Presentation on theme: "“Younger adults are the only source of replacement smokers” RJR Tobacco Feb 19, 1984."— Presentation transcript:
“Younger adults are the only source of replacement smokers” RJR Tobacco Feb 19, 1984
“[The report on teenage smokers (14-17)] indicates that RJR [sales] continues to gradually decline and between the spring and fall [of] 1979 [...] RJR’s total share declined from 21.3% to 19.9%. Hopefully our various planned activities that will be implemented this fall will aid in some way in reducing or correcting these trends.” RJR Tobacco 1980
“Marlboro’s share among the 14-15 segment is a phenomenal 51%…”
“At the present rate, a smoker in the 16-25 year age group will soon be three times as important to Kool as a prospect in any other broad age category.” Brown & Williamson 1973
“[Project LF is a] wider- circumference nonmenthol cigarette targeted at young adult male smokers (primarily 13-24 year old male Marlboro smokers.” RJR Tobacco 1987
“Overall, Camel advertising will be directed toward using peer acceptance/influence to provide the motivation for target smokers to select Camel.” RJR Tobacco 1984
“The smoking patterns of teenagers are particularly important to Phillip Morris… It is during the teenage years that the initial brand of choice is made.” Phillip Morris Phillip Morris “Prevention” Book-Cover
“The concept is a simple one - Flanigan Enterprises is proposing a children’s video be made to advertise the Camel product. This can be done through a series of ful-cel animation (Disney style) videos directed towards the youth of today. Children love cartoons and these can be incorporated into the purchasing of cartoons/packets of Camel cigarettes.” Letter from Flanigan Enterprises to RJR Tobacco, 1988
“It is a well known fact that teenagers like sweet products. Honey might be considered.” Brown & Williamson, 1972
“Today’s teenager is tomorrow’s potential regular customer and the overwhelming majority of smokers begin to smoke while still in their teens.” Phillip Morris, 1981
“To ensure increased and longer-term growth for CAMEL FILTER, the brand must increase its share penetration among the 14-24 age group which have a new set of more liberal values and which represent tomorrow’s cigarette business.” RJR 1975
“..the share index is highest in the youngest group for all Marlboro and Virginia Slims packings.” Phillip Morris, 1981
“Smoking is a symbolic act… I am no longer my mother’s child, I’m tough, I am an adventurer, I’m not square... As the force from the psychological symbolism subsides, the pharmacological effect takes over to sustain.” Report to Phillip Morris Board of Directors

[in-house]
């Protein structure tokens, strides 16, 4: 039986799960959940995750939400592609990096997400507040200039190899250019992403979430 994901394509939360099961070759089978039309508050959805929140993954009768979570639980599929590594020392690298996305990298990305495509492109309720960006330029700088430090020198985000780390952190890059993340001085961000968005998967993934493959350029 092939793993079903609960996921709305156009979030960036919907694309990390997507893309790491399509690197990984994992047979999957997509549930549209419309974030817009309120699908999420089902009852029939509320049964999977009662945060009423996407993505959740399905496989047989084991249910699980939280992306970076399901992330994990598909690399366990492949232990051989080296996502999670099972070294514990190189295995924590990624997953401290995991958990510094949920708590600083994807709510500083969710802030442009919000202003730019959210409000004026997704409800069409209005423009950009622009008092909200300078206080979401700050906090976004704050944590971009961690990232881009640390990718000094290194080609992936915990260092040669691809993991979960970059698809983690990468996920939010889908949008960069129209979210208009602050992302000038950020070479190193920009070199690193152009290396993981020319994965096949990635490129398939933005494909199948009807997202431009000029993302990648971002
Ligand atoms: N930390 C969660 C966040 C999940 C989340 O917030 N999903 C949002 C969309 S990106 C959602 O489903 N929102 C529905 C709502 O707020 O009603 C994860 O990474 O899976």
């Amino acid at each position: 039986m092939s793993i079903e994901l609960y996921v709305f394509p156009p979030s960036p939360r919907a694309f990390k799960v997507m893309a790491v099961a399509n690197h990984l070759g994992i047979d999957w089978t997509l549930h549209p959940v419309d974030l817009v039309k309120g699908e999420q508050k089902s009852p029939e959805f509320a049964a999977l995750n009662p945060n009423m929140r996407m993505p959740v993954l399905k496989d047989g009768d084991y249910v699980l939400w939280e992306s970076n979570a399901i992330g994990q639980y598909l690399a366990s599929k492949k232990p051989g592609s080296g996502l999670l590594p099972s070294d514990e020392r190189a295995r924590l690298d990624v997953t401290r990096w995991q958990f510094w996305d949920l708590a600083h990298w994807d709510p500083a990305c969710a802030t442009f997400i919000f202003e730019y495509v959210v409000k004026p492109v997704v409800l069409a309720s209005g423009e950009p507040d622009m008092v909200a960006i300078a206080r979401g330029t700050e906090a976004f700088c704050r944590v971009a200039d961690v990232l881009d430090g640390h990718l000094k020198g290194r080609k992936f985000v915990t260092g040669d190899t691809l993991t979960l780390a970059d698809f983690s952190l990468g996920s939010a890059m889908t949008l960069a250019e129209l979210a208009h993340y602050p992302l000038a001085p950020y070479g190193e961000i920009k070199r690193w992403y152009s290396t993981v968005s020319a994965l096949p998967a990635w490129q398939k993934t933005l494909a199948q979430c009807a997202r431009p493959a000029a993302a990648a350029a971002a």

“This suggests slow market share erosion for us in the years to come unless the situation is corrected... Our strategy becomes clear for our established brands: 1. Direct advertising appeal to the younger smokers.” RJR Tobacco 1874
A study published in the Journal of the National Cancer Institute found that teens are more likely to be influenced to smoke by cigarette advertising than they are by peer pressure.
“Kool’s stake in the 16- 25 year old population segment is such that the value of this audience should be accurately weighed and reflected in current media programs. As a result all magazines will be reviewed to see how efficiently they reach this group and other groups as well.” Brown & Williamson 1973
9th highest smoking-related death rate in the nation. $64 million spent by Big Tobacco EVERY YEAR to promote its product 40 new children begin smoking every day. 42% of High School & 21% of Middle School Students are current smokers.
The tobacco industry spends over $6 BILLION dollars a year on advertising. That’s $863,058,371 so far this year--over $18 million a day!
Between 1989 and 1993, when advertising for the new Joe Camel campaign jumped from $27 million to $43 million, Camel’s share among youth increased by more than 50 percent, while its adult market share did not change at all.
A 1994 article in the Journal of the American Medical Association documented a rapid and unprecedented increase in the smoking initiation rate of adolescent girls subsequent to the launch in the late 1960’s of women’s cigarette brands like Virginia Slims.
The development and marketing of “starter products” with such features as pouches and cherry flavoring have resulted in smokeless tobacco going from a product used primarily by older men to one for which young men comprise the largest portion of the market. Nearly sixteen percent of high school boys are current smokeless tobacco users.
“If younger adults turn away from smoking, the industry must decline, just as a population which does not give birth will eventually dwindle and die.” RJR Tobacco 1984
“We’re not sure that anything can be done to halt a major exodus if one gets going among the young.” Phillip Morris, 1974